Albert Flynn

Last updated
Sir

Albert Flynn

CB, KCB
BornJoshua Albert Flynn
15 September 1863
Sheerness, Kent
Died8 October 1933
Pen nameOwen Oliver
OccupationCivil servant and author
ResidenceStreatham, London
NationalityBritish
Alma materUniversity of London
GenreScience fiction

Sir Joshua Albert Flynn CB, KCB, (15 September 1863 – 8 October 1933) was a British civil servant who served in South Africa with Lord Kitchener. He was made a Companion of the Order of the Bath in 1910 and knighted in 1919. He was later director of army accounts and subsequently director-general of finance at the Ministry of Pensions. He wrote three novels, one non-fiction work, and over 250 science fiction, romance and adventure stories under the pen name of "Owen Oliver" that were published in the popular magazines of the early 20th century.

Contents

Early life and family

Joshua Albert Flynn was born in Sheerness, Kent, on 15 September 1863, the eldest son of Albert Spencer Flynn. He was educated at private schools and Kings College, London, and graduated in mental and moral science from the University of London in 1891. He married Ada, the youngest daughter of James Parkinson, in 1886 and had two sons and three daughters. [1]

Career

Flynn worked as a senior civil servant in the Admiralty in 1884 and the War Office from 1885. He was financial adviser to Lord Kitchener in South Africa and director of army accounts from 1904. [1] He was appointed director-general of finance at the Ministry of Pensions in 1916. [1] He was made a companion of the Order of the Bath in 1910 and knighted in 1919. He retired in 1920. [1] In 1928 he published The Problems of the Civil Service in which he gave much attention to recruitment and promotion, observing that membership of the senior administrative class was in practice restricted to those that had attended Britain's elite universities. [2]

Writing

He wrote science fiction, romance, and adventure stories under the pen name of Owen Oliver that were published in the popular magazines of the early 20th century, [3] producing over 250 between 1901 and 1934, including 27 for the science fiction orientated The Yellow Magazine , [4] a sister to Harmsworth's Red Magazine and The Green Magazine, all published by Amalgamated Press. [5] Flynn's science fiction often dealt with the threat to the Earth from an external peril, such as in "The Black Shadow" (1903) in which the remnants of a lunar civilisation are able to control human beings on Earth. In "The Plague of Lights" (1904), aliens invade the Earth, while in "The Long Night" (1906) the nights gradually lengthen due to the effect on the Earth of a comet. In "Days of Darkness" (1927), London is plunged into inexplicable darkness, throwing the city into chaos. [3] "A Martyr to Wireless" (1924) takes a different approach with the invading force being the new technology of radio broadcasting which threatens marital harmony when it enters the home. [4] Flynn's romantic fiction featured in The Windsor Magazine and included titles such as "Little Love" (1906/07), "They Called it Love" (1909/10), and "A House of Love" (1910). [6]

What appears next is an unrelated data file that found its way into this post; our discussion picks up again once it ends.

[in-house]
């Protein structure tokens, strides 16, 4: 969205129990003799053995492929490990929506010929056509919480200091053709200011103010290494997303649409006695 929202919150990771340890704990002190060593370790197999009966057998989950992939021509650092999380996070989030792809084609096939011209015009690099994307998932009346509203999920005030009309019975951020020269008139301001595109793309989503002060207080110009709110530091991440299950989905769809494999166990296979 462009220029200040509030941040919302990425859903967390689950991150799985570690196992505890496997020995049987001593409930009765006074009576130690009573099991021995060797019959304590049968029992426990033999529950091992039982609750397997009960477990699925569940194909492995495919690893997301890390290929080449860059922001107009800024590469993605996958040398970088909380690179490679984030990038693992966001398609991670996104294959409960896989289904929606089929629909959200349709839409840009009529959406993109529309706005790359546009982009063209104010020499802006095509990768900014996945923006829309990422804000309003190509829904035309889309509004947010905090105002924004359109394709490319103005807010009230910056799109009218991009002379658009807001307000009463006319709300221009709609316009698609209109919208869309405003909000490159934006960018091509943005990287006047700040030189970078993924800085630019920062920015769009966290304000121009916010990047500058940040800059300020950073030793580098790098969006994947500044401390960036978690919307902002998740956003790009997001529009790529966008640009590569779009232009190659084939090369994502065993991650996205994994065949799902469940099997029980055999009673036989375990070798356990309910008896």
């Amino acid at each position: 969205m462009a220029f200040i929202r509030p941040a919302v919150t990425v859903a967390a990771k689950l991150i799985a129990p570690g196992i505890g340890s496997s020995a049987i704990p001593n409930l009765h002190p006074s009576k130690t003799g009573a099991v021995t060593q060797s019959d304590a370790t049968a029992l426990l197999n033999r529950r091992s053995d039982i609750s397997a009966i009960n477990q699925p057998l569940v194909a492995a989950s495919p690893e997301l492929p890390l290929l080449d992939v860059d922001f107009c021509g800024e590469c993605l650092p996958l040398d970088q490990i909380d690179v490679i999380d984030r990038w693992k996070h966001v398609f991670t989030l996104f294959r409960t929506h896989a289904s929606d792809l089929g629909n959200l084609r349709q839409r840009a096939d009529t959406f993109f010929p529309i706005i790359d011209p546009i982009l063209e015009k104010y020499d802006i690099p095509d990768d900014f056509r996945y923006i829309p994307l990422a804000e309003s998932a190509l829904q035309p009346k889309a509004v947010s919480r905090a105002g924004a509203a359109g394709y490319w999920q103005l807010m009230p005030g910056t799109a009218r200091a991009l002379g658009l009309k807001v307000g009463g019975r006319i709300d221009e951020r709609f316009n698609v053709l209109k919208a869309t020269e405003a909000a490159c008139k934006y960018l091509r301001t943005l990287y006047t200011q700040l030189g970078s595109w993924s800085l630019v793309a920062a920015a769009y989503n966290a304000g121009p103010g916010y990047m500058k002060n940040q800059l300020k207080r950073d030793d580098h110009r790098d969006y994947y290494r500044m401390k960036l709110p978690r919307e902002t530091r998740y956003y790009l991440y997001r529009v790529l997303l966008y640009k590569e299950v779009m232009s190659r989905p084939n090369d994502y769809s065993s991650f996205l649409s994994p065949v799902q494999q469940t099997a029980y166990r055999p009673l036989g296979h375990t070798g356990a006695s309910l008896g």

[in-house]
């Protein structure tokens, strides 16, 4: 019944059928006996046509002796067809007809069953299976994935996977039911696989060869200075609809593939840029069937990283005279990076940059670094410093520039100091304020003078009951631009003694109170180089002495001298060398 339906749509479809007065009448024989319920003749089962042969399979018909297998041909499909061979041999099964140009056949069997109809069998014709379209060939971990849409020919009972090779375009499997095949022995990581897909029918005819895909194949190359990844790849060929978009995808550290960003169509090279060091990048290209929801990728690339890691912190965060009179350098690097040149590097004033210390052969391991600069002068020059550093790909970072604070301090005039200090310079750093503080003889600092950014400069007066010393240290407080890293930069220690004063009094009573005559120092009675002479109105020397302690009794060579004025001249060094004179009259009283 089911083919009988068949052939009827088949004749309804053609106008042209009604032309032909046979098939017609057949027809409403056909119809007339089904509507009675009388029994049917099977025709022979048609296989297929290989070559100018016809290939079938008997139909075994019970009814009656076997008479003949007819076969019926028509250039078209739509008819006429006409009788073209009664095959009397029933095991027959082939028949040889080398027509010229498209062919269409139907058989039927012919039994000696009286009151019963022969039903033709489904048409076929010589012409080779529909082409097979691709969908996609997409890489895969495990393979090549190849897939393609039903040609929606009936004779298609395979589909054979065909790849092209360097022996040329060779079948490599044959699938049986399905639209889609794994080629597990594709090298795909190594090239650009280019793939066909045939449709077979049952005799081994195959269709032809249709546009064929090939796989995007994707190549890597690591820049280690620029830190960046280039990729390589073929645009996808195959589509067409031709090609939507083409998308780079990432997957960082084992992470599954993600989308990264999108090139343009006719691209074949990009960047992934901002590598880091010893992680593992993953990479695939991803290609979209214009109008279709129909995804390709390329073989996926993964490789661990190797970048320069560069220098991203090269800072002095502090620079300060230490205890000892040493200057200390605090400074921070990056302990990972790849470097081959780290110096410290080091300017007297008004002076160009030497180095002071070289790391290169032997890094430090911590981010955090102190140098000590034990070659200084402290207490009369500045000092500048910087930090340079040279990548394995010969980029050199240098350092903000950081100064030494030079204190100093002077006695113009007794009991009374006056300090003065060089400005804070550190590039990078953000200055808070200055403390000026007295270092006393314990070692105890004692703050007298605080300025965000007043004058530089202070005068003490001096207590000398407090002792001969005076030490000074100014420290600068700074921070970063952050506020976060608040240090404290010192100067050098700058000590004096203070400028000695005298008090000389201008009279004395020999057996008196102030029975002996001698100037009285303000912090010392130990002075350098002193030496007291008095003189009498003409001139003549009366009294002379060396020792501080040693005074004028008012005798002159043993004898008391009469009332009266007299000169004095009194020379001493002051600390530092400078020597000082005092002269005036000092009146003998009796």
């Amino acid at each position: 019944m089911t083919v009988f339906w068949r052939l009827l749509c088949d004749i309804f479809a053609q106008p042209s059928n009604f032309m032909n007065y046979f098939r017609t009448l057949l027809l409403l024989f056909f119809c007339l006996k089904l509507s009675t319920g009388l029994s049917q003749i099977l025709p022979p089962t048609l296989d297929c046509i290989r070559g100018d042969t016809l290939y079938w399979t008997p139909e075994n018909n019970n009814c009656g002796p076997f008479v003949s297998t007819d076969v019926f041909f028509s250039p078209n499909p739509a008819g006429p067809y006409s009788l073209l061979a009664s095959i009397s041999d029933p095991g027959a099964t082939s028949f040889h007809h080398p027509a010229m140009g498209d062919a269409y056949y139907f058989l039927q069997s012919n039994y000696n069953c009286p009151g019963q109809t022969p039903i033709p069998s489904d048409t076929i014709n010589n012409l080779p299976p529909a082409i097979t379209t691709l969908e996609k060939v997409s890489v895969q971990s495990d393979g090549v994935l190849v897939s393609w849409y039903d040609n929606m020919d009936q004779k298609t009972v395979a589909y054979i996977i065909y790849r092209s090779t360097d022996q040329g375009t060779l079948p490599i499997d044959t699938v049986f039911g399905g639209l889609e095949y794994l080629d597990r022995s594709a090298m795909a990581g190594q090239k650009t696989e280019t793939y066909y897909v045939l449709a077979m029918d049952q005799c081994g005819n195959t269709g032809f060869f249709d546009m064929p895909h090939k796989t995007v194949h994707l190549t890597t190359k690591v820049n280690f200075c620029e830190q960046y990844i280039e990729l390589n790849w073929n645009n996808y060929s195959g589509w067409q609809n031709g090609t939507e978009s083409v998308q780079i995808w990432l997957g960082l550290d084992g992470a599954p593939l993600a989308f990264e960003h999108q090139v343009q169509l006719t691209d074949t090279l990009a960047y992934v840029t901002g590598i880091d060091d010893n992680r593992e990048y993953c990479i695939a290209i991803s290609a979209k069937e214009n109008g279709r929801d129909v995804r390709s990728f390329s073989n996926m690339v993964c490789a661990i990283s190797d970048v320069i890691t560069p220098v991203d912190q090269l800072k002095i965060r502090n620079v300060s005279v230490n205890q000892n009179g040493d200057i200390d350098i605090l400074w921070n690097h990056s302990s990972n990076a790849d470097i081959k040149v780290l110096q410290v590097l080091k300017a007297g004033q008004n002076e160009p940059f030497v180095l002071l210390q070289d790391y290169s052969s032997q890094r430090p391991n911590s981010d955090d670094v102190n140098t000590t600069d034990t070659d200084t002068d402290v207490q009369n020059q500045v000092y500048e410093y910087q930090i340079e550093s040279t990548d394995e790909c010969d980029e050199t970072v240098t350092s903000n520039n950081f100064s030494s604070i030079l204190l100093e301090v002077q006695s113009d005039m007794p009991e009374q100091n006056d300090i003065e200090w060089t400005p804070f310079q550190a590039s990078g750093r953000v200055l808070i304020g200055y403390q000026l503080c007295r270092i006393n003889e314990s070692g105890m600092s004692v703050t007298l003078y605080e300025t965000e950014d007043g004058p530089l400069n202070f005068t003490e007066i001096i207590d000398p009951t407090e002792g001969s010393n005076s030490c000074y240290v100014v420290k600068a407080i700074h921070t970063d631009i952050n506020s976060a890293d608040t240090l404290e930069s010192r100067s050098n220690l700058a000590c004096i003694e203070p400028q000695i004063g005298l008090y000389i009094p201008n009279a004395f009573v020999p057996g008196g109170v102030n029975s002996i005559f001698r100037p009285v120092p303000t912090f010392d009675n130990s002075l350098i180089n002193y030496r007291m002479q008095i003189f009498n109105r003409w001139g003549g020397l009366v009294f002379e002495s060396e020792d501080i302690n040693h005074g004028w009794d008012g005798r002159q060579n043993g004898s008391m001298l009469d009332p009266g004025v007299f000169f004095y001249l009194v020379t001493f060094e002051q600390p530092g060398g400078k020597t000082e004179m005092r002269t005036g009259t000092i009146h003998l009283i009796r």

Death

Flynn died on 8 October 1933. [1] His address at the time of his death was 6 Thornton Avenue, Streatham. Probate was granted to Albert James Flynn, engineer, and Walter Alan Flynn, medical practitioner, on an estate of £6,121. [7] He received an obituary in The Times . [8]

Selected publications

All as "Owen Oliver".

Short stories

Novels

Non-fiction

See also

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References

  1. 1 2 3 4 5 "Flynn, Sir Joshua Albert", Who's Who 2020 & Who Was Who, Oxford University Press. Retrieved 14 December 2019. (subscription required)
  2. "Representative Bureaucracy" by J. Donald Kingsley in Julie Dolan & David H. Rosenbloom (Eds.) (2016). Representative Bureaucracy: Classic Readings and Continuing Controversies. Abingdon: Routledge. pp. 12–18 (p. 14). ISBN   978-1-134-89882-4.CS1 maint: extra text: authors list (link)
  3. 1 2 Ashley, Mike. (Ed.) (2019) The End of the World: and Other Catastrophes. London: British Library. p. 71. ISBN   9780712352734
  4. 1 2 "Gender and the Domestication of Wireless Technology in 1920s Pulp Fiction" by Katy Price in Donald L. Opitz et al (Eds.) (2016). Domesticity in the Making of Modern Science. Basingstoke: Palgrave Macmillan. pp. 129–150 (pp. 136–137). ISBN   978-1-137-49273-9.CS1 maint: extra text: authors list (link)
  5. Red Magazine, The. SFE The Encyclopedia of Science Fiction, 31 August 2018. Retrieved 14 December 2019.
  6. Vaughan-Pow, Catharine. Indexes to Fiction in The Windsor Magazine 1895-1910. Victorian Fiction Research Guide No. 32. Brisbane: University of Queensland. ISBN   1864997524
  7. 1933 Probate Calendar, p. 367.
  8. "Sir Albert Flynn", The Times, 10 October 1933, p. 9.